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Punching holes in the darkness

CrossOver reflection for Holy Saturday • April 20, 2019
We Make the Road by Walking, Chapter 32c

Rev. DJ del Rosario

Change can be very hard. My family and I have recently moved to Federal Way, Washington. Our new home is unfamiliar to us. Navigating at night can be hard for our children, so we have strategically placed night lights in our hallways and bathrooms to know how to find our way around when the house is darkest. We’ve plugged these devices into our outlets which have motion sensors and turn on when they sense movement. I think my favorite thing about them is that they work better the darker it gets.

When I move around our house at night, the first few steps are almost always in the dark, and then the nightlight detects my motion and begins to illuminate my way. Especially at first, the darkness feels too dark to dare to take even a few steps. Sometimes, my kids are too scared to even get up. That’s when they call out in the night and listen for someone in our family to help them find their bearings and know that they aren’t alone.

As I reflect on this Holy Week, I can only imagine what it was like for followers of Jesus. The Roman Empire crucified Jesus on the cross. Empire won that day. I can’t begin to imagine how dark it felt for followers of Jesus then. After all those years, all those miracles, they now huddle in the darkness not sure what to do next. What was once sure, is no longer guaranteed. What was once guaranteed is clouded in confusion.

It feels like the Empire is winning a lot of days lately. As a people of faith, we must remember that light has already punched holes through the darkness. On Easter, we get to celebrate that Jesus has risen from the dead and death has been defeated. Just as the darkest night of the year must yield to the light eventually, we can remember that darkness can blot out the light—if only for a moment. Even a spark of light can illuminate the darkest places.

The thickest walls in Berlin fell one day. The most deadly guns can be bent into plowshares. Minefields can be turned into playgrounds with our effort. Even some of the most hateful people can learn the transforming grace of love with enough patience.

We are imperfect people serving a perfecting God who loves us as we are. Because of this, we aren’t meant to stay just as we are.

God’s unconditional love for us doesn’t mean we get to say and do anything. It means we have an awesome responsibility to remind each person we encounter that they matter. That they are sacred.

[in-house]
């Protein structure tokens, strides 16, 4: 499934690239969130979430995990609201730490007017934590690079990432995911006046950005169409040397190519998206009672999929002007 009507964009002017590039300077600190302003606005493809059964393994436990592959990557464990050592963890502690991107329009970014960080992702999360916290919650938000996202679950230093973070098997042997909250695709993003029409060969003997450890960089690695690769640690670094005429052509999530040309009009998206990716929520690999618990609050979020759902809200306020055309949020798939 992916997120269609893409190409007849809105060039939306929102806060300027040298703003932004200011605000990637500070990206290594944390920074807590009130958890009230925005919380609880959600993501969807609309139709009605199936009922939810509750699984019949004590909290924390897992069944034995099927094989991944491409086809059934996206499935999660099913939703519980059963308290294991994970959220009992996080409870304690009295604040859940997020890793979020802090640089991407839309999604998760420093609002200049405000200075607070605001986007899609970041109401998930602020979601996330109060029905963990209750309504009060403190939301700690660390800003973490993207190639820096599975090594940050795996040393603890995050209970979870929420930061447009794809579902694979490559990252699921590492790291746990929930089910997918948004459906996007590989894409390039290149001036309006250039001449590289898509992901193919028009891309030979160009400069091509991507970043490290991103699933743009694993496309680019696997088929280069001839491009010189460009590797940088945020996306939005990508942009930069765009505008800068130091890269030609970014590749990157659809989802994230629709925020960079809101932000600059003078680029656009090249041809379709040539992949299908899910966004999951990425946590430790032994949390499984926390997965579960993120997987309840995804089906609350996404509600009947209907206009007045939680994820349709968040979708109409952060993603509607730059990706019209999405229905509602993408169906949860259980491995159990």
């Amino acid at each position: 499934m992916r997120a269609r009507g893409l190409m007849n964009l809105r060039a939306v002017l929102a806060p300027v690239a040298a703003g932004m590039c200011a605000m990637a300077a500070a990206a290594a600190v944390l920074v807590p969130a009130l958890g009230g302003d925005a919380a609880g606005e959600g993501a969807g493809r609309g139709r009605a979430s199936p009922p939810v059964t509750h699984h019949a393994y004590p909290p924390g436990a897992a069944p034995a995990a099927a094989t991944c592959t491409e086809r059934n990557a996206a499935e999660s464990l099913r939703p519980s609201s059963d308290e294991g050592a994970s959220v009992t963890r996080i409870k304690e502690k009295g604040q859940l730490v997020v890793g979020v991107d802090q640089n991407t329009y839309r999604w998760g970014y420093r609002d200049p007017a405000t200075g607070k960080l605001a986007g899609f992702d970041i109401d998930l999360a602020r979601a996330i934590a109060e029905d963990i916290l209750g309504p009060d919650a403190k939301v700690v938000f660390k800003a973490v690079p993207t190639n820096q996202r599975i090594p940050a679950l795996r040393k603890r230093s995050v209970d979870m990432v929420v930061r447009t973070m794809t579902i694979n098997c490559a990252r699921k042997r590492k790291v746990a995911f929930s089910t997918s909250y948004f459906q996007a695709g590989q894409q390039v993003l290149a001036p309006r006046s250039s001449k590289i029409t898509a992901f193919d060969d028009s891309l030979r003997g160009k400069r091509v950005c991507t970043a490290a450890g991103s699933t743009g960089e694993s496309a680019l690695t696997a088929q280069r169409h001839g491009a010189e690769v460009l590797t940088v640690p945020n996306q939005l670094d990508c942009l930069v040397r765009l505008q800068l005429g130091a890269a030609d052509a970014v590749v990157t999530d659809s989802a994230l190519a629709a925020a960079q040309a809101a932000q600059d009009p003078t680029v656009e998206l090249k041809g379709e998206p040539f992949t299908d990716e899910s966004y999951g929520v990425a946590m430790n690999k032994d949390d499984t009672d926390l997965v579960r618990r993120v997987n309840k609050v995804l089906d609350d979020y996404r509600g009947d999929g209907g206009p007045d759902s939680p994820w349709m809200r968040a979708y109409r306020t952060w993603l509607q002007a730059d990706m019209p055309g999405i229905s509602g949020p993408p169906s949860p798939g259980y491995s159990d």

That we see you. We hear you. We love you.

I pray that we will learn from these dark times in the world and in our Church and move slowly enough to build something right this time. My heart has been encouraged by siblings who continue to call out into the night. I hear the voices of brothers, sisters, all persons of sacred worth whispering and shouting resistance, grace, and love.

To all who are brave enough to step in the darkness. To all who are voices in a darkening world. To all who wonder if this Saturday will finally end—thank you for your prophetic voices. Thank you for your courageous leadership.

To all who feel alone, afraid, disempowered, disenfranchised and disjointed from the body of Christ. We are here. We see you. We love you. The body of Christ is much stronger with you.

In Easter hope, I believe we will widen our circle to those we might call the lost, the least, the marginalized, the disenfranchised. I pray that instead of talking about the people we are called to serve, we will learn, listen and serve alongside all of God’s creation seeking a kingdom that is better than our world is today. I believe with all that I am that light will prevail. Because the darkness is only as dark as the next moment light pierces it.

Rev. DJ del Rosario (@pastordj) is a husband, father, University of Washington (UW) Husky fan, pastor and author. He met his best friend and wife Elaine in seminary. They have three amazing daughters who are the source of their joy. 

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